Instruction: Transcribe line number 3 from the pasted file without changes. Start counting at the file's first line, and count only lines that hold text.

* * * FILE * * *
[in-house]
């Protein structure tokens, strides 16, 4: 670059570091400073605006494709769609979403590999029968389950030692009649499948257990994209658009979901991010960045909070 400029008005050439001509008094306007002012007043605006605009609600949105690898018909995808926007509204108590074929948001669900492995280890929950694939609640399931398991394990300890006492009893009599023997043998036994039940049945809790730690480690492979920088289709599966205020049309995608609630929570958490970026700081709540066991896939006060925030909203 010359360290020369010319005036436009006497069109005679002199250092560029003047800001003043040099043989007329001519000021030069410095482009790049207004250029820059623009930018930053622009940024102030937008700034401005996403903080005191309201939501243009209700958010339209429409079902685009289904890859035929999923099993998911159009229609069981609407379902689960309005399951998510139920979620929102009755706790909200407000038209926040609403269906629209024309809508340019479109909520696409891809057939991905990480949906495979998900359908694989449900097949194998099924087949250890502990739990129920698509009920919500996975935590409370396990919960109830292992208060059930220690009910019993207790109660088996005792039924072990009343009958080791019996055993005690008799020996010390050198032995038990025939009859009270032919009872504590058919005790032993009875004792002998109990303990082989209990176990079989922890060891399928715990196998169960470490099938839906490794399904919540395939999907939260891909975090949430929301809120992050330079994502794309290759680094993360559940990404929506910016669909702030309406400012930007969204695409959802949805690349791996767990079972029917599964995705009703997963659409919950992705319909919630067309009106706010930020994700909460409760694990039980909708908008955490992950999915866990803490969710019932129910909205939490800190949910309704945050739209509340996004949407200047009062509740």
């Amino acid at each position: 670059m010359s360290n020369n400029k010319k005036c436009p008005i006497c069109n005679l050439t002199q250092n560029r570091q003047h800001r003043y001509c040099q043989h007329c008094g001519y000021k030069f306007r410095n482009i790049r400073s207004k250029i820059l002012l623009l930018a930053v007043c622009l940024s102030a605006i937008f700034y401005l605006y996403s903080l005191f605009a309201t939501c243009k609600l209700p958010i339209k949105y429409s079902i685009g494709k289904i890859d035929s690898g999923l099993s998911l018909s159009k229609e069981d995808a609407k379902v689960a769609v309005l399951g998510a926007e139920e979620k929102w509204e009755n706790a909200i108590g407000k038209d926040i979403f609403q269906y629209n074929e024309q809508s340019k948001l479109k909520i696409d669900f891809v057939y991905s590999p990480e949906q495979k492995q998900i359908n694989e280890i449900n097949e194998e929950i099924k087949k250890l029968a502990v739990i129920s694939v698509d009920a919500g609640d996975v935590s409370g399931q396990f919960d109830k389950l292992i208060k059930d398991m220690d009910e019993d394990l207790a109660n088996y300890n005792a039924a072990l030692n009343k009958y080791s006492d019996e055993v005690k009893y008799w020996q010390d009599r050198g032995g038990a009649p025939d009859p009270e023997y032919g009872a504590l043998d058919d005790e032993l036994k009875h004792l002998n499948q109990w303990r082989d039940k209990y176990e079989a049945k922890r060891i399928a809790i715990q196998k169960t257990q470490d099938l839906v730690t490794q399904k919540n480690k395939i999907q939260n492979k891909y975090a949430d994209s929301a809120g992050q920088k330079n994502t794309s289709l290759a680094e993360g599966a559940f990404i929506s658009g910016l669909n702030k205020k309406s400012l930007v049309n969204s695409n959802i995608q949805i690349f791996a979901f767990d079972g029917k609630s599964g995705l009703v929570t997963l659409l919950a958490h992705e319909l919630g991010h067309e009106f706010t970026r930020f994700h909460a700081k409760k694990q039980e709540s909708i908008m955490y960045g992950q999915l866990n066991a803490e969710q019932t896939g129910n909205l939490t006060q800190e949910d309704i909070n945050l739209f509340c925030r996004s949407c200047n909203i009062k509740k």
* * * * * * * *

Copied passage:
């Amino acid at each position: 670059m010359s360290n020369n400029k010319k005036c436009p008005i006497c069109n005679l050439t002199q250092n560029r570091q003047h800001r003043y001509c040099q043989h007329c008094g001519y000021k030069f306007r410095n482009i790049r400073s207004k250029i820059l002012l623009l930018a930053v007043c622009l940024s102030a605006i937008f700034y401005l605006y996403s903080l005191f605009a309201t939501c243009k609600l209700p958010i339209k949105y429409s079902i685009g494709k289904i890859d035929s690898g999923l099993s998911l018909s159009k229609e069981d995808a609407k379902v689960a769609v309005l399951g998510a926007e139920e979620k929102w509204e009755n706790a909200i108590g407000k038209d926040i979403f609403q269906y629209n074929e024309q809508s340019k948001l479109k909520i696409d669900f891809v057939y991905s590999p990480e949906q495979k492995q998900i359908n694989e280890i449900n097949e194998e929950i099924k087949k250890l029968a502990v739990i129920s694939v698509d009920a919500g609640d996975v935590s409370g399931q396990f919960d109830k389950l292992i208060k059930d398991m220690d009910e019993d394990l207790a109660n088996y300890n005792a039924a072990l030692n009343k009958y080791s006492d019996e055993v005690k009893y008799w020996q010390d009599r050198g032995g038990a009649p025939d009859p009270e023997y032919g009872a504590l043998d058919d005790e032993l036994k009875h004792l002998n499948q109990w303990r082989d039940k209990y176990e079989a049945k922890r060891i399928a809790i715990q196998k169960t257990q470490d099938l839906v730690t490794q399904k919540n480690k395939i999907q939260n492979k891909y975090a949430d994209s929301a809120g992050q920088k330079n994502t794309s289709l290759a680094e993360g599966a559940f990404i929506s658009g910016l669909n702030k205020k309406s400012l930007v049309n969204s695409n959802i995608q949805i690349f791996a979901f767990d079972g029917k609630s599964g995705l009703v929570t997963l659409l919950a958490h992705e319909l919630g991010h067309e009106f706010t970026r930020f994700h909460a700081k409760k694990q039980e709540s909708i908008m955490y960045g992950q999915l866990n066991a803490e969710q019932t896939g129910n909205l939490t006060q800190e949910d309704i909070n945050l739209f509340c925030r996004s949407c200047n909203i009062k509740k």